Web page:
I stared at her blankly, basically in shock, wondering why she felt the need to tell me this information. I certainly hadn’t asked about my weight. Before I could formulate a response (or close my mouth after my jaw had dropped), she continued, “You’re still fine. It’s just something I tell everyone just so they know.” I think I managed to utter an puny “OK?” before she left the room.

Immediately, I was so disappointed in myself. I began thinking of all the things I should’ve said in that moment. Even more, I began thinking about my clients and the weight bias and weight stigma they have experienced. My weight remains in a range that is deemed “healthy” or “normal” by the medical community’s [sometimes arbitrary] standards, so IWait...Why are we talking about my weight? Weight Stigma & Bias by Healthcare Providers cringed thinking about how this conversation may have gone for a person who was considered “overweight” or “obese.” I thought to myself, “No wonder people decide to delay or avoid medical care!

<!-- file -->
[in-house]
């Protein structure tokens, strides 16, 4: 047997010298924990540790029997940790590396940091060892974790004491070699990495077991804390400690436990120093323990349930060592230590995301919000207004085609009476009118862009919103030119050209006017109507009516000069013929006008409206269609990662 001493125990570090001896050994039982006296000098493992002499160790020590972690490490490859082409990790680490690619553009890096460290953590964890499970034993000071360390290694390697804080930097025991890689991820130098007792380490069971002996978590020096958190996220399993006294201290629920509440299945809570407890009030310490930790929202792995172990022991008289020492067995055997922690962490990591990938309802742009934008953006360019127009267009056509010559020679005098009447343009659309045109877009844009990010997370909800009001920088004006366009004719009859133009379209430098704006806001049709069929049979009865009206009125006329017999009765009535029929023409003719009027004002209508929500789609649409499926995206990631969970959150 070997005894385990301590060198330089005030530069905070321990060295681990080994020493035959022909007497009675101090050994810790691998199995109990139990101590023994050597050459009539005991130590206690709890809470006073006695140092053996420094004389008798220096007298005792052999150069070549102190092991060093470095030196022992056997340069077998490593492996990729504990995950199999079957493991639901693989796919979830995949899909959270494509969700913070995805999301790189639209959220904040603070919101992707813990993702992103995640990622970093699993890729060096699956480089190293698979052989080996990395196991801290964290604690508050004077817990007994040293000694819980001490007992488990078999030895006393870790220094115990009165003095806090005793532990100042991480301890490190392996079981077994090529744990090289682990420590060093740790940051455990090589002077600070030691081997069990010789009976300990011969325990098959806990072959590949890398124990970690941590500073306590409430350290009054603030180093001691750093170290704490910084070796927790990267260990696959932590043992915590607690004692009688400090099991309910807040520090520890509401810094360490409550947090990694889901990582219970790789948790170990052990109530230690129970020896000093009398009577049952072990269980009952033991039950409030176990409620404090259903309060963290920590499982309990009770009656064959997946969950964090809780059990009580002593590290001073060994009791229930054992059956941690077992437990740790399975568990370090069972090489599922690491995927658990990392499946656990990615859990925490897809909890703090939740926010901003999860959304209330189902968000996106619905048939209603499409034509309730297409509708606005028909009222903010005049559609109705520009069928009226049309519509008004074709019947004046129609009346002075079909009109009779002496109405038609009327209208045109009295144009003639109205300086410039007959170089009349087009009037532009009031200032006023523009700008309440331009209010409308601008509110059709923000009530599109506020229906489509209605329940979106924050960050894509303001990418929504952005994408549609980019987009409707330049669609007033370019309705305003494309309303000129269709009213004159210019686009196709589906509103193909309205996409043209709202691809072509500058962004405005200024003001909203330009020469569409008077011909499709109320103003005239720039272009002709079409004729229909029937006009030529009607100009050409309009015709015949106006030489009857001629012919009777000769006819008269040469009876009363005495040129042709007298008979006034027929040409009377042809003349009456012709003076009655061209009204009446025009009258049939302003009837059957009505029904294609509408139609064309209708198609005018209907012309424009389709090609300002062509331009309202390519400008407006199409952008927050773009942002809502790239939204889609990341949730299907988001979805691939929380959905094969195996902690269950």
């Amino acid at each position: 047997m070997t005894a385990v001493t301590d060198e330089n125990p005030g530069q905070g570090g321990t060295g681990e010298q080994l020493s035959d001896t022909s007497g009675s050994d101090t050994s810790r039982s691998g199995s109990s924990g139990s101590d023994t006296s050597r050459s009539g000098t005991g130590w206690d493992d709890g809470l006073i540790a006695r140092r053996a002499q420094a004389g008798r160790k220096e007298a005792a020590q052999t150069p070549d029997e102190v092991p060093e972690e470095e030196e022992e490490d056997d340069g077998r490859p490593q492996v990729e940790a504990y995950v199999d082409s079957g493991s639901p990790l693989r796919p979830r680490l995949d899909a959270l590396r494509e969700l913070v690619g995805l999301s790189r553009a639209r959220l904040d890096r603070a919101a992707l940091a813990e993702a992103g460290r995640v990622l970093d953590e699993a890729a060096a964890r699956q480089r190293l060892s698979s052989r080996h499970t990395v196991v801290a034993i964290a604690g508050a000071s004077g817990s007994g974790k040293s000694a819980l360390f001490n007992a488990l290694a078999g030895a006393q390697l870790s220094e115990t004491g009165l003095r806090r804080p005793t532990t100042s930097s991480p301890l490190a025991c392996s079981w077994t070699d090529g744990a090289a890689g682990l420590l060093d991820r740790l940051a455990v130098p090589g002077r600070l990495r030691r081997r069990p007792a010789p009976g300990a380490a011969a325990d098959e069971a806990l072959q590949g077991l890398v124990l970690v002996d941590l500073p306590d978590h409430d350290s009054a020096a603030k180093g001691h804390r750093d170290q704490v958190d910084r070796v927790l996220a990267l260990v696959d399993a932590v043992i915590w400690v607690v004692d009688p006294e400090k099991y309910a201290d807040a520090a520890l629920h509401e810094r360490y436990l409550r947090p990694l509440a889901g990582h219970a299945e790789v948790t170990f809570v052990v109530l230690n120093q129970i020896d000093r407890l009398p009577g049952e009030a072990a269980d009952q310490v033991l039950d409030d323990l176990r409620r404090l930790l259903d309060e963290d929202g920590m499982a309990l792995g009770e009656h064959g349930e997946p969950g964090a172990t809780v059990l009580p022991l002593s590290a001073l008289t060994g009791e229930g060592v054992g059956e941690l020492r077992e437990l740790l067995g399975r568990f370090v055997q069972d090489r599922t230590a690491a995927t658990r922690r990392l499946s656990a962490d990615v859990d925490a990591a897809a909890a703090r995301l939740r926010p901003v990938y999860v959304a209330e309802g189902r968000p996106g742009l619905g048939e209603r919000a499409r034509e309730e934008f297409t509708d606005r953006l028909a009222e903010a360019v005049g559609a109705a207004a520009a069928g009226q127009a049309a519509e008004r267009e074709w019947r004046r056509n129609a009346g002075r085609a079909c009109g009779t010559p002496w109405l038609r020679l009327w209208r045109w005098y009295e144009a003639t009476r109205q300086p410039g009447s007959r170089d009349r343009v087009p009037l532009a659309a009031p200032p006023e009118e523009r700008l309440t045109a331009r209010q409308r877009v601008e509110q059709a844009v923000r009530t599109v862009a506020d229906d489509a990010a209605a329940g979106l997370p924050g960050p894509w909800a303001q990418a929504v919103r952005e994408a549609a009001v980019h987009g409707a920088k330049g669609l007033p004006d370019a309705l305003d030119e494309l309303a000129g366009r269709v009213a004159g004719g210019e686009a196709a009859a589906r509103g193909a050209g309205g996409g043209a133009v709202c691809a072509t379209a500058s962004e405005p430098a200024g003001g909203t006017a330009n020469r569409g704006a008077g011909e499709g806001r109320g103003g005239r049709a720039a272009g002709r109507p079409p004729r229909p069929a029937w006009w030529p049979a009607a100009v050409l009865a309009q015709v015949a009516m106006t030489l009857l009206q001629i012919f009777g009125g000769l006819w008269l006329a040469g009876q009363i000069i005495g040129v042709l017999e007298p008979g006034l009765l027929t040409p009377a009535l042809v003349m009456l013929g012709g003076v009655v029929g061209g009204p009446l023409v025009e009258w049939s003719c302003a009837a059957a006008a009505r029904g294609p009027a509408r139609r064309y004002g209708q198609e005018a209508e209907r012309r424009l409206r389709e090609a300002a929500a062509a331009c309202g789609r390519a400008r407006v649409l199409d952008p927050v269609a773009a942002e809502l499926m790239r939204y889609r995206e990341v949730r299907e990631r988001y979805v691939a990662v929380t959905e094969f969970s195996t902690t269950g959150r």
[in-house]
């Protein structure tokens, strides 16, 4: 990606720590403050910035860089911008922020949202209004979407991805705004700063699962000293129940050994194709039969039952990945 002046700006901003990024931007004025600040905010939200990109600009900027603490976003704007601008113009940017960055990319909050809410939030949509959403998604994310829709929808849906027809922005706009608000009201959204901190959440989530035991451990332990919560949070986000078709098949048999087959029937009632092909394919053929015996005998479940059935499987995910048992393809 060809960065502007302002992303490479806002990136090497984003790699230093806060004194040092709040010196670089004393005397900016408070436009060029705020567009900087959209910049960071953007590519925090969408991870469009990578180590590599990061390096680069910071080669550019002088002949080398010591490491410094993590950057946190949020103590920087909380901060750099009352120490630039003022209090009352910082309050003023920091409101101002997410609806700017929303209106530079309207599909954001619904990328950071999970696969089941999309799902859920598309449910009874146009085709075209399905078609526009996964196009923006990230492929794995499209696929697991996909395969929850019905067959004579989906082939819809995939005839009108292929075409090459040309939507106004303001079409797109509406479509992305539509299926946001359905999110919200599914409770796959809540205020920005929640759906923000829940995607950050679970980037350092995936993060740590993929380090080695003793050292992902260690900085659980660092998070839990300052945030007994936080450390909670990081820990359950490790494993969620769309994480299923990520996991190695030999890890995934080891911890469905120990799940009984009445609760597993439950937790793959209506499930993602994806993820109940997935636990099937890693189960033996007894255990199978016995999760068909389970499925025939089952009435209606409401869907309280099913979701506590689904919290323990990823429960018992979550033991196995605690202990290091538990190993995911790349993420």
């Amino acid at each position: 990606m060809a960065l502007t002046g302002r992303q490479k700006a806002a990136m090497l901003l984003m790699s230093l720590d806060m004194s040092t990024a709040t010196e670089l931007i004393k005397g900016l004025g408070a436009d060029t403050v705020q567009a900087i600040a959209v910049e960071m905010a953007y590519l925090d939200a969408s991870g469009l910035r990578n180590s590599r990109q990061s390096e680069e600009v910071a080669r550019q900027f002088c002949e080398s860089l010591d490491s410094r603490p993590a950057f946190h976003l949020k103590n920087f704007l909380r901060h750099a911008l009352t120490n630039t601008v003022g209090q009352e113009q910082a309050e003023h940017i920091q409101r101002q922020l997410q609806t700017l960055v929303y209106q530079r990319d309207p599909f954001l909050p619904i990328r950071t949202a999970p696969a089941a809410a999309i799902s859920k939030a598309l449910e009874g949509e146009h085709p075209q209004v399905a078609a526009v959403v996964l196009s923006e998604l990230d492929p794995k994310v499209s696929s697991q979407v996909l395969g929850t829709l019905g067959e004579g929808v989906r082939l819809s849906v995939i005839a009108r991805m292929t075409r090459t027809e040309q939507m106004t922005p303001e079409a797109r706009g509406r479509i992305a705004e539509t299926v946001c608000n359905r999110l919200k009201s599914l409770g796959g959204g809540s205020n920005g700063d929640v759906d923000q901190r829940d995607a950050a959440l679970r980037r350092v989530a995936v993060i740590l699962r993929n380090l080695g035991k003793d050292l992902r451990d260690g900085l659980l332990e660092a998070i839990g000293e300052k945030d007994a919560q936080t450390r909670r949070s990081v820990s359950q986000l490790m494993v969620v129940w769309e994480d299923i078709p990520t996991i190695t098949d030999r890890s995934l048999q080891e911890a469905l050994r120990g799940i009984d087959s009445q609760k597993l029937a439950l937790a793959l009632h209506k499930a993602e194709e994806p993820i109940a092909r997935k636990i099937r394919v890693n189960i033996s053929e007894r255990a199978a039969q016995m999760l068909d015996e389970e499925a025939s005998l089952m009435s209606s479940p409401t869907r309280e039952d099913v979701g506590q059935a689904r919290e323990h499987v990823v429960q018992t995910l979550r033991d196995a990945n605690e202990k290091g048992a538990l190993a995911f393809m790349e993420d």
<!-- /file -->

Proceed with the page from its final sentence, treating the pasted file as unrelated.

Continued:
I also thought about those who have struggled to gain the weight they need to be healthy. Hearing this comment could’ve been a major trigger for them. What if a patient gains muscle, making them stronger and healthier? What if the patient was recovering from an eating disorder? What about all of the other factors that can lead to weight gain?

Apparently, I’m not the only one who felt terrible about this one-sided conversation. It’s estimated that 20-30% of people will be strongly impacted by weight stigma from professionals but will not speak up for themselves, even when they know the truth about weight and health and want to be treated accordingly. The percentage is probably higher for those who receive unsolicited comments about their weight.

When it comes to weighing and weight, what can healthcare providers say and do to respect their patients?

What will I do differently next time (and what could you do in a similar situation)?

  • Plan and rehearse some responses beforehand to prevent being caught off-guard and subsequently left speechless when comments about weight are made or when asked to step on the scale.
  • Ask my provider, “How is my weight connected to the medical problem I have?”